As one who has lived in Japan for a very long time, I would describe the character of the people as lacking in introspection. To put it more precisely people do not like to dwell on the past. They also do not like to point the finger of blame at anyone – both admirable traits to be sure. However the other side of the coin is that placing real responsibility and correcting errors such that they never happen again, becomes virtually impossible. This for the simple reason that the "feelings" of others must be considered as paramount (not truth; not right or wrong). Of course, the feelings being talked about are those of other Japanese and especially those intent on maintaining the status quo. Especially when it comes to correcting history relating to the Emperor and the country, it is the nationalist elements whose feelings might be hurt, potentially making them angry – often violently so. But such so-called feelings are only a cover for the powers that be who are the ones really supporting the myths. This includes the Liberal Democratic Party and the still existent aristocracy. In other words, one thing that is always behind Japanese inaction or seeming ambiguity on any thorny historical issue, is the fear of disunity and violence from within.

The aversion to "rock the boat" taints the Japanese experience of history. It impacts especially on relations with China and Korea, which have never been truly healed as a result. Even the bombing of Pearl Harbor has never truly been atoned in the national conscious, unlike the yearly remembrance of the bombing of Hiroshima (a contradiction that, as an American, I feel acutely). It also results in the government editing history books to be sure that they maintain the 'correct view' of history, the one which takes great pains not to offend. The audacity to state in public, for example, that Emperor Showa shared responsibility for the war (which he obviously did) earned the Mayor of Nagasaki a bullet in the chest in 1990. The statement that got him shot was this, "Forty-three years have passed since the end of the war, and I think we have had enough chance to reflect on the nature of the war. From reading various accounts from abroad and having been a soldier myself, involved in military education, I do believe that the emperor bore responsibility for the war..." Few dare to make such a statement even today. So long as the legitimization of Japan as a country is linked to the myth of an unfaltering and infallible line of emperors, the country can never come face to face with its true history. Though it might not be apparent at first glance, this is the crux of the issue surrounding the controversy of the current emperor's resignation as well.

I would like to end this brief discussion by quoting extensively from  Klaus Antoni, professor of Japanology at the University of Tuebingen, who has researched and written extensively on Japanese religion and society. The entire text can be downloaded free from https://www.researchgate.net/profile/Klaus_Antoni as well as other places on the net.

"Unlike the situation in post-war Germany, in Japan the year 1945 has never been seen to the same degree as a historic turning point in the sense of a new beginning unencumbered by history. The break provided by the Japanese defeat in the war indeed had lasting effects on Japanese society, for example, in the form of a modern(ized) Constitution and a political turn toward the United States, and yet continuities remain in Japan that can only be understood historically.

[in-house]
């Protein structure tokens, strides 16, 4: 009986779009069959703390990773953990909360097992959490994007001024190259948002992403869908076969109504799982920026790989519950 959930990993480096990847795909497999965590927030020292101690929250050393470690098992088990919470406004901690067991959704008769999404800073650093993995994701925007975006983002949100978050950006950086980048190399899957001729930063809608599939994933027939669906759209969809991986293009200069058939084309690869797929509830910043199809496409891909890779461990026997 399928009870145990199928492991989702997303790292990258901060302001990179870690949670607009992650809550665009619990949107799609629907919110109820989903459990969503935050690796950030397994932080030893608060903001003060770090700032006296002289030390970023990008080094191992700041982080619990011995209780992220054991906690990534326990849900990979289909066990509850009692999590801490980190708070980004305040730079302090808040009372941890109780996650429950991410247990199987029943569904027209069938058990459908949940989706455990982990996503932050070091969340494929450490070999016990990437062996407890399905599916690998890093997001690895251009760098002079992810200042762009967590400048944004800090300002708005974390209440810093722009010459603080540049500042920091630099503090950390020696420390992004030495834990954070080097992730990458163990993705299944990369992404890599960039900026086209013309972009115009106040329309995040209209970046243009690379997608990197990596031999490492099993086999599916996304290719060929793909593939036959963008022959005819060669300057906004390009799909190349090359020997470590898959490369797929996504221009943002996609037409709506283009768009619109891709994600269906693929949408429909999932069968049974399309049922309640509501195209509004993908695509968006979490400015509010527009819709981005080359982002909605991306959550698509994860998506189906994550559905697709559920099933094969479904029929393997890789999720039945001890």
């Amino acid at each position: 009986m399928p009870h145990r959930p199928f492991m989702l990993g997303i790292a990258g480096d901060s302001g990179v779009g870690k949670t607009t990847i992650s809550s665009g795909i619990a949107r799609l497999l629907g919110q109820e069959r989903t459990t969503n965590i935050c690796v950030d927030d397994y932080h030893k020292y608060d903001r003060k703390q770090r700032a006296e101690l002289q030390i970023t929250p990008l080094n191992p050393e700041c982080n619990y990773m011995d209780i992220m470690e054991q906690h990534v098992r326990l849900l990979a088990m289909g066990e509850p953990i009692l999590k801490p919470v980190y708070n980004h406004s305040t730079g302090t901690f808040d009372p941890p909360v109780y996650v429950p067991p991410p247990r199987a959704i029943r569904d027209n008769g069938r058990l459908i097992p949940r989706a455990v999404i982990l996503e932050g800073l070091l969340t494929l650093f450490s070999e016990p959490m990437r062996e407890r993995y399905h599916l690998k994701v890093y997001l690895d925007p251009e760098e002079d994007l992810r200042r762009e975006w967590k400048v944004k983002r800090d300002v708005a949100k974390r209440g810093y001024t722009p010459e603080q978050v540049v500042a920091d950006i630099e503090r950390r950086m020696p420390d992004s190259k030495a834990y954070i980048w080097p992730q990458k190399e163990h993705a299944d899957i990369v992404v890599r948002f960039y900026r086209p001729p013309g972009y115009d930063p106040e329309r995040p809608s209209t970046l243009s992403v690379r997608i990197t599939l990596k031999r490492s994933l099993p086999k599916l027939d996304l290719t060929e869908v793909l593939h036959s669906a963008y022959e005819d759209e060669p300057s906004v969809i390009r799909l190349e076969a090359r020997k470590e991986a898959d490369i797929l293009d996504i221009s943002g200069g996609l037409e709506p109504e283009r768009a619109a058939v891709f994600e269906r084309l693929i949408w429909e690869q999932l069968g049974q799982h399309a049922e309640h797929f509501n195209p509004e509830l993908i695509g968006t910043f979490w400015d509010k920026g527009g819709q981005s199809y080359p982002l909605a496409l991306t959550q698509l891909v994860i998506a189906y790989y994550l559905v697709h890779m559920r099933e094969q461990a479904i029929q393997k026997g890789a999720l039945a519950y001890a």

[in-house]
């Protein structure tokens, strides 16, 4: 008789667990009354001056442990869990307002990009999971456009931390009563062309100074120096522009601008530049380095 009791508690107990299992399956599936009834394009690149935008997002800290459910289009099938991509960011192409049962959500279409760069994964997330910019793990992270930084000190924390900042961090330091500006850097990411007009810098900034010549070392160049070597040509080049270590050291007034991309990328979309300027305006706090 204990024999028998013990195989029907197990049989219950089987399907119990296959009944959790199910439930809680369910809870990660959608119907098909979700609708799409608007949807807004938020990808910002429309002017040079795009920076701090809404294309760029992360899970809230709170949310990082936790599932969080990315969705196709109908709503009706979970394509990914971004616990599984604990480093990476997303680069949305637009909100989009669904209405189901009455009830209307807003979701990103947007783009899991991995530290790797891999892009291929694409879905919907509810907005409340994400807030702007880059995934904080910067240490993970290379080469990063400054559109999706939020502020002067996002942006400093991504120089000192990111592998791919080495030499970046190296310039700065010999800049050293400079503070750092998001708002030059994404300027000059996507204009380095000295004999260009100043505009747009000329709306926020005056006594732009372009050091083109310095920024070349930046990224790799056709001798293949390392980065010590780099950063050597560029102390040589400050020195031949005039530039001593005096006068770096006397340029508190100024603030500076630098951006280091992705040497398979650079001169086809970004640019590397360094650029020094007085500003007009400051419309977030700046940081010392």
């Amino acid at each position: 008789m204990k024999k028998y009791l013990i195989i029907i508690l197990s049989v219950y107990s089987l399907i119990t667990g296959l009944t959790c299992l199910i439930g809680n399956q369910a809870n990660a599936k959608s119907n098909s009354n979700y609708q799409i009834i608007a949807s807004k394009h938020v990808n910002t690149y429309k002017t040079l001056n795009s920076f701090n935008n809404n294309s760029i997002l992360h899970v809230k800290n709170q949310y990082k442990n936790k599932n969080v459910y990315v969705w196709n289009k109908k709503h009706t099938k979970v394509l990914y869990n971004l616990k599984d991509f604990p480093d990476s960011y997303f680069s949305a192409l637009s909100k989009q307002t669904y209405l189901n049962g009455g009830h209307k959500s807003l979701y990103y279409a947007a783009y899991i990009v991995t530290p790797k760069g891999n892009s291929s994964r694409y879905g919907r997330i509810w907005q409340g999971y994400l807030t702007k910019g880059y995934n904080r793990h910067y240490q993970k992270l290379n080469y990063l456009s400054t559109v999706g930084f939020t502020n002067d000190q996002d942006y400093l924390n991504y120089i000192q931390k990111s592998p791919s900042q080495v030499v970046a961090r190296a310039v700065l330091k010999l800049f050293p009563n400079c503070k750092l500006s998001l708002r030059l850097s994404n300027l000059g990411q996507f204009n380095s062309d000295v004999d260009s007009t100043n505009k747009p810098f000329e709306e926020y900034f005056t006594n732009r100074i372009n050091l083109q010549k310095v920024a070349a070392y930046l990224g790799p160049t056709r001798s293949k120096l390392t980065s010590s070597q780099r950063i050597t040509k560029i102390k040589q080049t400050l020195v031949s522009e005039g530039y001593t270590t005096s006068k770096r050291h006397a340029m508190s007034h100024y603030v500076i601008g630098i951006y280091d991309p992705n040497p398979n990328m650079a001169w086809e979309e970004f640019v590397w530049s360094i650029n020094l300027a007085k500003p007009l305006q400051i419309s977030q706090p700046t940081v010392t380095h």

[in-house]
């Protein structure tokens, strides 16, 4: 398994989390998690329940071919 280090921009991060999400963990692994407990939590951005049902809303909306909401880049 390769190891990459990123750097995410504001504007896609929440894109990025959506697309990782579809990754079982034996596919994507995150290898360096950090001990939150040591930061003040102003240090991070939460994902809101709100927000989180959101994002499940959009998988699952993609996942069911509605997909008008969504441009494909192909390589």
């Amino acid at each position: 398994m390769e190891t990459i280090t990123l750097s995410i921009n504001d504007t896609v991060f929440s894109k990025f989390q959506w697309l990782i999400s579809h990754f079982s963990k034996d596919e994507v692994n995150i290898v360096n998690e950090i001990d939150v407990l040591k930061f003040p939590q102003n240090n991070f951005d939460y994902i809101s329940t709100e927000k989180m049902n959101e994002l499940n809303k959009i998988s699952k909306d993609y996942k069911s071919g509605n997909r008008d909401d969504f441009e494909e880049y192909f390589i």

This is especially clear in the fact that Japan still uses its own calendar system [to count] years. The official Japanese calendar is not the Gregorian, or Western calendar, but the traditional Japanese system based on the periods of rule of the Japanese emperors (gengô, traditionally nengô). The psychological importance of this calendar in Japan can be seen, for example, in the fact that after 1945, the year of Japan’s defeat, the emperor not only retained his position, but also the era name – and thus the cycle of year numbers – remained unchanged. Only after the death of Emperor Hirohito (Shôwa-tennô) on January 7, 1989, was a new era name (Heisei) declared, marking the beginning of a new calendar cycle.

This calendar system has the effect that in Japan history is not viewed as a linear progression, but rather in an insular manner.  One cannot tell how far back in history an event lies simply from the calendar date on which it took place – for example, in the year Taihô 1. Only after placing it in a linear chronology is its true historical distance revealed, as in the case of Taihô 1, which corresponds to the year 701 A.D.

Obviously, this concept of time results in a different view of history, in which history becomes a kind of ocean with individual events scattered across it like islands. In extreme cases, an event’s historical distance from the present is of only secondary importance. In the context of religions, this fact results in a general indifference toward an objective historical chronology. Taken to the extreme, this can allow the age of myths to be directly linked to the present.

A further characteristic of Japanese culture that continues to be influential to this day is the fact that the country’s history has always been shaped and edited by large families, dynasties or clans – and a government which continues the practice until today. Whether for the imperial household, which proudly claims to have reigned without a change of blood lineage since the beginning of time (although this is viewed much more critically by any historian worthy of the title), the important families of the court nobility (and above all, the Fujiwara clan), the military nobility (especially the Minamoto and Tokugawa houses) or merchants and farmers, the crucial factor determining one’s position and reputation has always been one’s genealogical family membership – that is, one’s bloodline (though, in another twist which I won't get into, this also includes outsiders brought into the family when there are no blood descendants). Stated in the extreme, the power of genealogy can be seen as the driving force in Japanese cultural history and is especially important in the religious legitimization of ruling power."